Coming out is never easy.
Immensely freeing and rewarding, yes but not easy, something that becomes even more pronounced a reality at significant times of the year such as Christmas which is already already heavily-laden with expectation and a certain emotional intensity.
There is never more apparent that in the Clea DuVall co-written and directed festive romantic comedy Happiest Season, when devoted couple, Abby (Kristen Stewart) and Harper (Mackenzie Davis) discover that a very special first Christmas with the latter’s closeknit family is going to be immensely more complicated than expected.
Well, for Abby anyway; for Harper, who has yet to come out to her conservative, politically ambitious parents, Ted and Tipper (Victor Garber and Mary Steenburgen respectively), the complications of the seasons are already wellknown, the product of a competitive family in which love and acceptance only seemed to flow you way if you ticked all the right boxes.
One of those boxes for Harper, who is a very successful journalist in Pittsburgh, is being straight and while her parents still think she’s more than capable of ticking it with gusto, even inviting ex-boyfriend Connor (Jake McDorman) to their family celebrations, Harper is all too aware she’ll never satisfy that one key requirement for parental acceptance.
What makes things very tricky in the Happiest Season, which is a brilliantly romantic and laugh-out-loud hilarious film, is that Harper only drops her status as a closeted daughter to Abby on the drive to her parents’ home, throwing Abby at first who then rallies and utters the fateful words – “It’s only five days. What can go wrong?”
Quite a bit as it turns out in a film that is at its best when it lets loose and lets the familial crazy out for a good old-fashioned verbal and slapstick romp.
For a film with a very serious message at its core about being true to yourself and being brave enough to bring that truth to others, even close family and friends (especially close family and friends), Happiest Season is fantastically, gloriously funny.
For a start the supporting characters, who are all given fully-realised form and are far from just being cardboard cutout tropes for the convenient delivery of jokes, are utterly wonderful.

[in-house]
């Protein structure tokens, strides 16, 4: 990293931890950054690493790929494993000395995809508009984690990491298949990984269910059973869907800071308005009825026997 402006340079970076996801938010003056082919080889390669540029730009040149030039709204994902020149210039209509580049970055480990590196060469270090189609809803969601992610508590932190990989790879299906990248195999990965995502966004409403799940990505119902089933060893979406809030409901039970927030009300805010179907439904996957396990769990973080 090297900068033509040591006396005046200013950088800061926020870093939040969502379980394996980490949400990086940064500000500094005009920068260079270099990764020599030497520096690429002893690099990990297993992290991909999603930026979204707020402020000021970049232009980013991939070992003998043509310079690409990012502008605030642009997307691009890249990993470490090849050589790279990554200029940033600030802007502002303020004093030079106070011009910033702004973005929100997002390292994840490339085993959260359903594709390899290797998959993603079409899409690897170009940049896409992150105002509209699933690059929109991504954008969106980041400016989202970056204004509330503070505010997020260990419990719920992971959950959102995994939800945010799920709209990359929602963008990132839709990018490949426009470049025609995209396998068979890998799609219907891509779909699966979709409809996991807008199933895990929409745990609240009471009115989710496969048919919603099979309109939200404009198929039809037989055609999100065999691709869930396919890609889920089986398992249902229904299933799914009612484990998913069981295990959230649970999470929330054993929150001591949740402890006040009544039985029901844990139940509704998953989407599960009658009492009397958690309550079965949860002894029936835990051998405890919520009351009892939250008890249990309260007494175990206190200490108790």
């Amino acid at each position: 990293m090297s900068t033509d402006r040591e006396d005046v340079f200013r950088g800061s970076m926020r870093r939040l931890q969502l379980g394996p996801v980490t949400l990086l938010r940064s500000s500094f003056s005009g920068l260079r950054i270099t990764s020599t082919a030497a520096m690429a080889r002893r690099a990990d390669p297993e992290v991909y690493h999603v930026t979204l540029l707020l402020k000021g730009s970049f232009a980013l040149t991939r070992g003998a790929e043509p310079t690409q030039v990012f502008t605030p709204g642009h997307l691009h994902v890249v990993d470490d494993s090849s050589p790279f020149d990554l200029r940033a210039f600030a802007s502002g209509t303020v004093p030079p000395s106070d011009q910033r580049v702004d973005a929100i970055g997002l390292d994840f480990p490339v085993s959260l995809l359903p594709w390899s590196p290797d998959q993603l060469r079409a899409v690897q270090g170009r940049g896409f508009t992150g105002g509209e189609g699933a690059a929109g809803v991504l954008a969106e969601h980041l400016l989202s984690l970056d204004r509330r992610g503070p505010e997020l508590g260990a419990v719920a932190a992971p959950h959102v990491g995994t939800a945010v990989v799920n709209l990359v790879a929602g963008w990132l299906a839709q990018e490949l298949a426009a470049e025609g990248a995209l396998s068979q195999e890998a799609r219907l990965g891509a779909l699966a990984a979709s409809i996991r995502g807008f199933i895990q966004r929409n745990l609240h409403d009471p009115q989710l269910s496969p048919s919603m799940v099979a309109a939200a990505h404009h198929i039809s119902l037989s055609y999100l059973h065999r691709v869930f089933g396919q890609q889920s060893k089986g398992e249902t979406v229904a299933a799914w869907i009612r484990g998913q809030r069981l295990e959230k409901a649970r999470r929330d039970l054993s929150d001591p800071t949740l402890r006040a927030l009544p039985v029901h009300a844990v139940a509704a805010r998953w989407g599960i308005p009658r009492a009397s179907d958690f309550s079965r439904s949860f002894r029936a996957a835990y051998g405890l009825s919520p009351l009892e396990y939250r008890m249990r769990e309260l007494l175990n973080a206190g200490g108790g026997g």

Abby’s best friend, John (Dan Levy) is a gem at as acerbic but caring gay man who is never short of pithy advice delivered without a hint of sugary coating, as is Harper’s sister Jane (Mary Holland) who comes across in the context of her straightlaced, deeply repressed family as artistically kooky and a chronically, garrulous over-sharer who has a way with routers.
They provide both laughs, and later when things take a little more more for the serious, as they indeed must if the story is to have any emotional impact (which it does, in spades), sage advice, bonding in a way that validates both of them in each other’s eyes and that of friends and family.
Playing a more serious role are people like Steenburgen, who is inadvertently funny as the family matriarch desperately intent on getting the perfect family photo and staging her legendary Christmas Eve party (now with added political donors) and Aubrey Plaza who dials down her usual manic schtick to play Harper’s secret ex-high school girlfriend with a perspective on Harper that Abby may or may not need to hear.
Finally, while Harper’s older sister Sloan (Alison Brie) is as stonefaced and obsessed with appearances as they come and along with husband Eric (Burl Moseley) has produced two weirdly serious twin children (who ask Santa for the collected works of Sylvia Plath), she aids much of the humour in Happiest Season being the ultimately straight person (in all the terms of the word) to the frenetically funny madness going on around her.
Happiest Season, which is visually decked out in the all the visual trappings of the season with lights, wreaths and snow just about everywhere – Hollywood Christmases are the most lush events ever and if you’re dream is to inhabit a perfect looking festive season, this film is the place to start- also benefits by knowing when to pull back too.
Even the climactic scene, where the chips fall where they may and truths out (literally) at the worst and best possible time, depending on who you are, manages to be both over the top and not all at once, testament to the great skill of the writing and directing.
This sense of restraint in a film that is itching to burst with stunningly witty oneliners, admirably idiosyncratic characterisation and manic moments, is posisbly one of its greatest strengths, ensuring that the all important message of love, truth and acceptance doesn’t either get lost in a forest of inspired jokes nor be watered down by the hilarious situations in which they are expressed.
But by being balanced by humour that is exuberantly cutting and clever – again Levy and Holland have the most fun here – the messaging doesn’t come across as overly earnest or two and while the ending is as happy and heartwarming as you’d expect, it is not insufferably so and feels earned after the family, and especially Abby and Harper, have gone through the ringer.
Happiest Season deserves to be a Christmas classic; hell, even a rom-com classic.
It is superbly written, acted by a stellar craft who know how to balance comedy and seriousness and invest authenticity in characters who are far than simply joke initiators, and has a warm and beating, tinsel-bedecked heart wrapped inside a cavorting apparatus of hilarity that drives home the message of love being love being love but does it with a wicked grin, a sense of the ridiculousness and a wry eye on the fact that while we all want the best most truthful things from life, we don’t always deliver on that for ourselves or others and that fixing it all, if you can, may just make this a real Christmas to remember … and then some.